by Bob Scarff


This week marks an anniversary for me. It was the first week of June in 1997 that I started an eighteen month period (the only period in my career) away from front line estate agency.

This was when I was appointed as Managing Director of the then newly launched Hambro Countrywide Conveyancing business. I learnt a lot of “life lessons” during those eighteen months - perhaps some of that another time….

But, of relevance to my point today, it also marked the first time that email became a truly everyday part of my working life. Interestingly then, given that this is my fortieth year, this means that I have now been using emails for as long as I wasn’t. This won’t seem very impressive for all of you twenty and thirty somethings, but it’s an interesting milestone for me.


This anniversary and a meeting with Peter Maskell of award winning Horsham agent Brock Taylor last week got me thinking about how the practical aspects of negotiating have changed so much in that time. This is particularly pertinent as most Fee First/No Frills agents facilitate the buyer and seller to negotiate direct with each other by email.

In 1978, it was immutable that you visited vendors to submit offers. The only time we were allowed to tie up deals over the phone (and bear in mind that not every one had a phone in those days!!) was when the vendor lived more than a sensible car journey away.

Then something seemed to happen around the end of the eighties, all of a sudden it seemed ok to routinely phone vendors. Then ten years later as email really began to be the way that people expected to communicate, negotiating went the same way. No colour, no back story. Just black and white, binary remarks batted back and forward in text.

In 2017 of course, we never have to speak to anyone - Pizza delivery, Taxi ordering, Shopping, Holiday booking - I even WhatsApp my own son to ask him if he fancies making me a cup of tea when I know that he’s only upstairs in his bedroom.

So is it any surprise that newcomers to our industry see nothing wrong with offers being negotiated in this same manner? But am I alone in thinking that something has been lost? I know that I tied up countless deals over the years by only looking the vendor or purchaser in the eye and talking through the story rather than just the cold facts.

I’ll return to this next week, but I’d be pleased to hear from you if you think we’ve lost something, or indeed if we’ve gained something. Whether you are a Full Service agent or a Self Service agent, how do you submit offers?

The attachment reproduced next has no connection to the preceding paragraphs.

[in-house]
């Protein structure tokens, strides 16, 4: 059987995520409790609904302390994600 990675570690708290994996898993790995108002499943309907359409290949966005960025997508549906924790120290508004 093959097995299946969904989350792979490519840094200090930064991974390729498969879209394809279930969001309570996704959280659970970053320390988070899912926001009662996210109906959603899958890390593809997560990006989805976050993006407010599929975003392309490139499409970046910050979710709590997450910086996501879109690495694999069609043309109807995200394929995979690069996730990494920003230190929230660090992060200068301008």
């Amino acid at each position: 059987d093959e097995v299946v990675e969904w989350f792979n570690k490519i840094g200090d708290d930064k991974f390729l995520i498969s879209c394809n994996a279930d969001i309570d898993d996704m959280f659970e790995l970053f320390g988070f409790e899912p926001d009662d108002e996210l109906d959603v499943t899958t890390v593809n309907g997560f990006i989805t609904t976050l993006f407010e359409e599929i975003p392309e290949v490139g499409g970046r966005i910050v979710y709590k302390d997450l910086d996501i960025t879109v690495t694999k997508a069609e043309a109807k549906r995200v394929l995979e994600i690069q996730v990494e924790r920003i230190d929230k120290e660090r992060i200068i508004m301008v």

PS I wrote all of this before reading the news about Zillow and their plans to invade the UK with an Instant Offer function on their Portal.

Prescient as ever !!

Bob Scarff

Written by
Bob Scarff

Bob Scarff ran the UK’s largest and most successful firm of estate agents, having worked his way up from a trainee negotiator in 1978. Now bringing his passion for customer service and organisational discipline to other companies and sectors, he saw quickly the benefits that Callwell can provide and co-founded PropTech Solutions in 2016 to relaunch it into the market.


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Graeme MacLeod

08 Jun 2017 14:14:39

We are a hybrid agency operating in a big geographical territory in the north west of England and the Scottish borders. Our centrally based negotiator team takes circa 500 offers per month and the offer in branch/home option is not open to us. I spent 19 years in traditional high street agency and I worried at outset that our model might come up short in sales rates and prices achieved, that some of the value would be lost in the new hybrid service delivery of our service.
When I joined the business I analysed our sales data and was surprised to see that without any specific training on offer handling our team were achieving an average of 96.5% of the asking price across the piece. I last did this exercise 3 years ago in my previous high street life and we were at 91% of guide across the whole brand.
Ok, markets differ in confidence and over time, but why such a gap? Perhaps the answer is in the fee. Selling a high street fee requires the customer to be convinced that they will get more for their money. And if all that ‘local/family/totally different kind of service’ delivers the same sales price as a cheap ‘online/hybrid/self service agent’ then there is nothing in it for the customer. Both the traditional and hybrid agent have to impress the seller with their service, but does the traditional agent also have to impress them with the price tag they put on the property?
So has the hybrid sector brought more realistic valuations negating the need for sleeves rolled negotiations on sale price? Perhaps. For the record we charge as ‘little’ as £499 to sell a house which I know will annoy many of your blog readers. It seems to please our customer though!

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